Legendary White House correspondent Helen Thomas died Saturday, July 20, at her apartment in Washington – two weeks shy of her 93rd birthday.
She became one of the best-known journalists in the White House press corp., covering eleven presidential administrations.
Freshly-graduated from Detroit’s Wayne University in 1942, Thomas headed to the nation’s capital where she landed a $17.50 per week job as a copy girl at the Washington Daily News. Her job description included fetching coffee and doughnuts for editors.
Helen’s first big break came after the 1960 presidential election when she was sent to Palm Beach, Florida to cover the vacation of newly-elected John F. Kennedy and his family.
In 1972 she covered Richard M. Nixon’s trip to China, and was later privy to secret details surrounding the Watergate scandal, when Martha Mitchell, wife of Attorney General John Mitchell, would phone her at night to vent about her frustrations.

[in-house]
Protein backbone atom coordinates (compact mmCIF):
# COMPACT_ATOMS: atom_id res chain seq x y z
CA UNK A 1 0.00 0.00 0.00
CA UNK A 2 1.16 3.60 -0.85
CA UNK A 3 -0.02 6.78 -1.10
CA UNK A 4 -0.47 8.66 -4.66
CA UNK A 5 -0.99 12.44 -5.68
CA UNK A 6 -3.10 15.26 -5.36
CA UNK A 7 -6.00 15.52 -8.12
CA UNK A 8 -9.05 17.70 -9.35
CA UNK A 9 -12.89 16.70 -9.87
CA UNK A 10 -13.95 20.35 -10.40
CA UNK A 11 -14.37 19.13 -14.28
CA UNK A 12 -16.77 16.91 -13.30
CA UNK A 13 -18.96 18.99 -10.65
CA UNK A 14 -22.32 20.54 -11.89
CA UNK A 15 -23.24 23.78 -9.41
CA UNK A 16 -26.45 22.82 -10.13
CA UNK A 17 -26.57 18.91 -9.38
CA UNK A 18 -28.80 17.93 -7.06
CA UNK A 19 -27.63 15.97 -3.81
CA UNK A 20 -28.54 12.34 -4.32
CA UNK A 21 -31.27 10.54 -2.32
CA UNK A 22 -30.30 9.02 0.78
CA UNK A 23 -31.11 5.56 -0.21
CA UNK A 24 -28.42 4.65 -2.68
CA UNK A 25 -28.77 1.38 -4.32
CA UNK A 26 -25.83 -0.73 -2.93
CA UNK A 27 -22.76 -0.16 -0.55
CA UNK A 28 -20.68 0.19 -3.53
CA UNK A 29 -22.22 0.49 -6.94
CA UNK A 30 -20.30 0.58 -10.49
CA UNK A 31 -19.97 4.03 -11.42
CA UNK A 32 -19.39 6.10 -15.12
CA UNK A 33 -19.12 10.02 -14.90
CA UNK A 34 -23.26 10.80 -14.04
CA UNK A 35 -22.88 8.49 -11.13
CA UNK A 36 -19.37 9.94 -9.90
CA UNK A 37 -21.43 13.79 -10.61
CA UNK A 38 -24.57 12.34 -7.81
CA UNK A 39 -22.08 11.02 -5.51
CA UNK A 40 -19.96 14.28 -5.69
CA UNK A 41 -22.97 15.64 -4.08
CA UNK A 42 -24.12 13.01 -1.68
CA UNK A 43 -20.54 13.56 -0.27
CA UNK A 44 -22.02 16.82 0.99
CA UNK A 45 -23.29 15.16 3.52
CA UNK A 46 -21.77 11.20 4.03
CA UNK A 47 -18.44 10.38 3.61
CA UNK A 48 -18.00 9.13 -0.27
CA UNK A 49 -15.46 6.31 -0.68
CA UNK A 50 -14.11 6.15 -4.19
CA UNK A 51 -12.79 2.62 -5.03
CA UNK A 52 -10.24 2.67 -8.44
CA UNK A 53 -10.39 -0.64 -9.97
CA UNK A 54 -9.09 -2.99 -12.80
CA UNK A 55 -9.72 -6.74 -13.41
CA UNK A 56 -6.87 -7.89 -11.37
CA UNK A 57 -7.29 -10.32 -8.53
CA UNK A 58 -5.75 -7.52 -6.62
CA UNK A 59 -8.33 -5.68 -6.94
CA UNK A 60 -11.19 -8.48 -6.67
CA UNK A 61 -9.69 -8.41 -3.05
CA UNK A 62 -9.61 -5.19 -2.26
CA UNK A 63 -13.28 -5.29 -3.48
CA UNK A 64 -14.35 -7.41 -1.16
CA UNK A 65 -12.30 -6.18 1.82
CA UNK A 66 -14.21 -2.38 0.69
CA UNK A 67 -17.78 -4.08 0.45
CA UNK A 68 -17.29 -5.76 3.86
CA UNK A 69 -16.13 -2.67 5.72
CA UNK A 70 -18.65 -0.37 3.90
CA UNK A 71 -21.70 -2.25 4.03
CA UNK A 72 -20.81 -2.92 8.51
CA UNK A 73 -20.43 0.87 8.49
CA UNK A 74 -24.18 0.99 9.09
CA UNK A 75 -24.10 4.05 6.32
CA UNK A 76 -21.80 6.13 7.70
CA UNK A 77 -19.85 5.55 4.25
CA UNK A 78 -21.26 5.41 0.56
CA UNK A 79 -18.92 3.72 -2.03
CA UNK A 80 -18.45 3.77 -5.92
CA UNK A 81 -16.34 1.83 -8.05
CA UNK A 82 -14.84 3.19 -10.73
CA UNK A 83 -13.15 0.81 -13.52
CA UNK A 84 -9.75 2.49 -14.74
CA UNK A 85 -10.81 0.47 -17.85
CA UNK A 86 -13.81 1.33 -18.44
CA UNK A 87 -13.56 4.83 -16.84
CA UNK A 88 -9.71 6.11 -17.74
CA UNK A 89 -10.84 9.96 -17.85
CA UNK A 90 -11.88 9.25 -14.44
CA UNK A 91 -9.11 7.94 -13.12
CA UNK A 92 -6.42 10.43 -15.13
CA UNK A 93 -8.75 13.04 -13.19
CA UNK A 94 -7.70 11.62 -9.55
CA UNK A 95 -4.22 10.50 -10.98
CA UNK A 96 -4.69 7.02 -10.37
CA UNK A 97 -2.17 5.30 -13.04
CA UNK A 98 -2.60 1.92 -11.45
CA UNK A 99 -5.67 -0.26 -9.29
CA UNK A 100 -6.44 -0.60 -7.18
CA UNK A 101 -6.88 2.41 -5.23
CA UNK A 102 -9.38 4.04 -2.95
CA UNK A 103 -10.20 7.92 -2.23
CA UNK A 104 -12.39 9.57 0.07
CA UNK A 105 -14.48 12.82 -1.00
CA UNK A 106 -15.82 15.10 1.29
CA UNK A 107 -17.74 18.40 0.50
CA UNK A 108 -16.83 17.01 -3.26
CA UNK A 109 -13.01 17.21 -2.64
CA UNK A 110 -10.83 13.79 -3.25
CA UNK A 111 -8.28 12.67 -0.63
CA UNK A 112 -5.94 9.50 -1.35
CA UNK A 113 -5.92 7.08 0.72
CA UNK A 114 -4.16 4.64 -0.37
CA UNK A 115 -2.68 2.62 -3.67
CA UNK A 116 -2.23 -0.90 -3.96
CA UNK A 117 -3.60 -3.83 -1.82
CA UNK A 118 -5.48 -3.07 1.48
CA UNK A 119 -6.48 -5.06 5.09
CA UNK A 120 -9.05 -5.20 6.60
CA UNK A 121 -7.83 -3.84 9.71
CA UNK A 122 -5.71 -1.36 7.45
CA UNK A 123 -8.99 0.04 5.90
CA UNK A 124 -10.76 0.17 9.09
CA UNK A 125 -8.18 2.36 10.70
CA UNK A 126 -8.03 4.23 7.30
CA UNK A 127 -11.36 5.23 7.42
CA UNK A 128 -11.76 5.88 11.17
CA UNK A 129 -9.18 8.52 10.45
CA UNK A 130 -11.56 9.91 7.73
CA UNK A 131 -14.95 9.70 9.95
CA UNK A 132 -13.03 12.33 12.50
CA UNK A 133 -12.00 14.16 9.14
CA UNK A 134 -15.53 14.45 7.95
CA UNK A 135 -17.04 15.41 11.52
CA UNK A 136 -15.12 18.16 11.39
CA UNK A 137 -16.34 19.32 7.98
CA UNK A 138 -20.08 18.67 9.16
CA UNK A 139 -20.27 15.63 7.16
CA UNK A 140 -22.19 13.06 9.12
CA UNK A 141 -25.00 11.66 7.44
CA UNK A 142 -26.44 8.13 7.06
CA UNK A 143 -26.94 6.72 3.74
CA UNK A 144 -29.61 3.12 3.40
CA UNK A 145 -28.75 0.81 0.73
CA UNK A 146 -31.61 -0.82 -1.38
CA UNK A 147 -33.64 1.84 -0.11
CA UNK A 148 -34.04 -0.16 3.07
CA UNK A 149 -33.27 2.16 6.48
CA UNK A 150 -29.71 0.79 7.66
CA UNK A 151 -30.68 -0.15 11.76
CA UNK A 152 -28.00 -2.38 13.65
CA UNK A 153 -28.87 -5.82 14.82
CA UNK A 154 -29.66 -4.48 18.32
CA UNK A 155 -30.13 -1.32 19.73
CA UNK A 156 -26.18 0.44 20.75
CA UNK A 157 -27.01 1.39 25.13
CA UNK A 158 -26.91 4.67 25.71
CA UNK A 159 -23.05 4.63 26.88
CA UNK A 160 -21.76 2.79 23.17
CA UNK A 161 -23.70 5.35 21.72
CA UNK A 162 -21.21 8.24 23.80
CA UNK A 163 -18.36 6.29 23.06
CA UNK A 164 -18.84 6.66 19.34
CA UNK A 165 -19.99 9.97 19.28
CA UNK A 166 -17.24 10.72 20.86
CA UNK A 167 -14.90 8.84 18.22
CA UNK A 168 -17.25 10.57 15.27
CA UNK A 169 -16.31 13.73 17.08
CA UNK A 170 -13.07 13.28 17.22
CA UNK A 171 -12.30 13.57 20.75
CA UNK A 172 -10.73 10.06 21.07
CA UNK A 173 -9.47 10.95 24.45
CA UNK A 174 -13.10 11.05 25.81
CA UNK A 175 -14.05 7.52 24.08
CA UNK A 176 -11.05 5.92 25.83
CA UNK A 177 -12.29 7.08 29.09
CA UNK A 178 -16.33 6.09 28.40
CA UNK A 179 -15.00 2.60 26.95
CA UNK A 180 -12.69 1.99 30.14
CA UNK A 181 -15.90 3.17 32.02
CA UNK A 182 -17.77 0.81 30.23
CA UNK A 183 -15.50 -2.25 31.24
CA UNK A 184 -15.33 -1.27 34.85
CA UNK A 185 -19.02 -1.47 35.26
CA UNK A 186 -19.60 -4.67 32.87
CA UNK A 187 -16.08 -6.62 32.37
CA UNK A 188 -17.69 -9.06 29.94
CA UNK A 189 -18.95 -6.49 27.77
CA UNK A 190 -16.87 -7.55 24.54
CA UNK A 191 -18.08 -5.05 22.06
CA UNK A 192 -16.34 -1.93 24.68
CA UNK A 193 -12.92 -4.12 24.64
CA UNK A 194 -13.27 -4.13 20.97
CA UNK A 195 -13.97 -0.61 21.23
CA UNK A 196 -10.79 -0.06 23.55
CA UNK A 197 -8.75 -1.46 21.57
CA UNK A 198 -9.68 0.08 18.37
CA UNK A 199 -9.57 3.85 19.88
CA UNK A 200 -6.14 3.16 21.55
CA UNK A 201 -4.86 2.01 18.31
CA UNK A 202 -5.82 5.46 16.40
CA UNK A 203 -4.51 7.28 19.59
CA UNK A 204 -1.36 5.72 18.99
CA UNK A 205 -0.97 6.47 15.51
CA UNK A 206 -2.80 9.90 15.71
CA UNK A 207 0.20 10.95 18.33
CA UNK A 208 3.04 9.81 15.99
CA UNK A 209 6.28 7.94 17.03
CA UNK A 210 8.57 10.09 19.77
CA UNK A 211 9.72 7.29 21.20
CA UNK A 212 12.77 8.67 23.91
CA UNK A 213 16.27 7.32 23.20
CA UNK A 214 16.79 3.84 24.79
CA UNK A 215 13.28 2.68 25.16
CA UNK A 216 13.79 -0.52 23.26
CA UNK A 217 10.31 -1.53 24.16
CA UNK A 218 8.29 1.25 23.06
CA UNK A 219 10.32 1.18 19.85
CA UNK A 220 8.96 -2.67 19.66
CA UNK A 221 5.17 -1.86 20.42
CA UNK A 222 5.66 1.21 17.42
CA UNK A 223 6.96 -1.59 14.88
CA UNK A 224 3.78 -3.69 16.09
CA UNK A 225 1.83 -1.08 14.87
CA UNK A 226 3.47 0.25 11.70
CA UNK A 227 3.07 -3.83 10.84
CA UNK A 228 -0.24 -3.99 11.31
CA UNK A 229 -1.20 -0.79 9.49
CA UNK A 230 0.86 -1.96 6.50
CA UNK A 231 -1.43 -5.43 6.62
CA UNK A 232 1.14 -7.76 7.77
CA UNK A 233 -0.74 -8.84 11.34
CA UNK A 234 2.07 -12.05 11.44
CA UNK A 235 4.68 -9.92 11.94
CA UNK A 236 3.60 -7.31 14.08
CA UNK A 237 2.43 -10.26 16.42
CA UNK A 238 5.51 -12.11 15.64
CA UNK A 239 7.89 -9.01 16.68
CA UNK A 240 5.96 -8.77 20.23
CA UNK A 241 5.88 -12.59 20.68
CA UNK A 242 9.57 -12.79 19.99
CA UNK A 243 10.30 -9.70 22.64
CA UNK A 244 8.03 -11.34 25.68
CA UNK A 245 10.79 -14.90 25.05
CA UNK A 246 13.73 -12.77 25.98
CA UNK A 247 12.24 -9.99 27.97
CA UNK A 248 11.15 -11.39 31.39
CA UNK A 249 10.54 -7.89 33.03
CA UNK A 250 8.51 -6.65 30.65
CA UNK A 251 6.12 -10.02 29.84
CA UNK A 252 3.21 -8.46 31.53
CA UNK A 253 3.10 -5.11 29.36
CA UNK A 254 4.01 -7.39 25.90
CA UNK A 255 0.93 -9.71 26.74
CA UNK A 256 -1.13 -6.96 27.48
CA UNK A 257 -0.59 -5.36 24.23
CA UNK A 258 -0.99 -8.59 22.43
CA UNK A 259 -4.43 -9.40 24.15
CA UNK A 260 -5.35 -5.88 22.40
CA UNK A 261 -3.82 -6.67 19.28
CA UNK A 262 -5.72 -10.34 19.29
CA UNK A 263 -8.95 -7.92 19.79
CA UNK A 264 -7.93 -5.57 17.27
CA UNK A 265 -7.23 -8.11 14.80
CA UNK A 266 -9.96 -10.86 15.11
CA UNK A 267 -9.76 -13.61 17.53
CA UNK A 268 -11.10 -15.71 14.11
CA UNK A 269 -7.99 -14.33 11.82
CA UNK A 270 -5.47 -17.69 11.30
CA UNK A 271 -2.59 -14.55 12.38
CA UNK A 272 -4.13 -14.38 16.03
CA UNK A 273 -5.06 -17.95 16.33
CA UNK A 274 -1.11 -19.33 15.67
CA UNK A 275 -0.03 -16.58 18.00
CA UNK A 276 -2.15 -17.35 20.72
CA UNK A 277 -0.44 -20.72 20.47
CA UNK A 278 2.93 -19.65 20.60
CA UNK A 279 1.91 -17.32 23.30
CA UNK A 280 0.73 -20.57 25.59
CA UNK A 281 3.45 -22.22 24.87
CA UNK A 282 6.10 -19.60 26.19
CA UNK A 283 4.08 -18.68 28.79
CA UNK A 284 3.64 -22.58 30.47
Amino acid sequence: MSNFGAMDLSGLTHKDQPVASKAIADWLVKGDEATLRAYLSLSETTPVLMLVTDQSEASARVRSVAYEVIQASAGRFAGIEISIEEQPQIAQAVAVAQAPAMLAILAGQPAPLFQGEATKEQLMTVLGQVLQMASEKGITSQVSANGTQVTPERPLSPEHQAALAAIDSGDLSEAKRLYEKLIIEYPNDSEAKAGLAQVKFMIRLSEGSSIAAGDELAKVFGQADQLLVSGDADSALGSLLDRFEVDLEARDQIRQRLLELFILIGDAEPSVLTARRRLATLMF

Two years later Thomas was named the first female White House bureau chief for the UPI wire service. She left that post in 2000, and was promptly hired by the Hearst Corporation as an opinion columnist for their conglomerate of newspapers across the country, writing more openly about national affairs and the White House.
She joked, “I censored myself for 50 years when I was a reporter. Now I wake up and ask myself, ‘Who do I hate today?’”
Many female journalists hit Twitter to memorialize Thomas. Judy Woodruff called her a “trailblazer” and Andrea Mitchell claims Helen “made it possible for all of us who followed.”
Barack Obama tweeted, “Helen Thomas was a true pioneer, opening doors and breaking down barriers for generations of women in journalism.”
Thomas is preceded in death by her husband of 11-years, Douglas Cornell, a former chief White House correspondent for the AP, who died in 1971.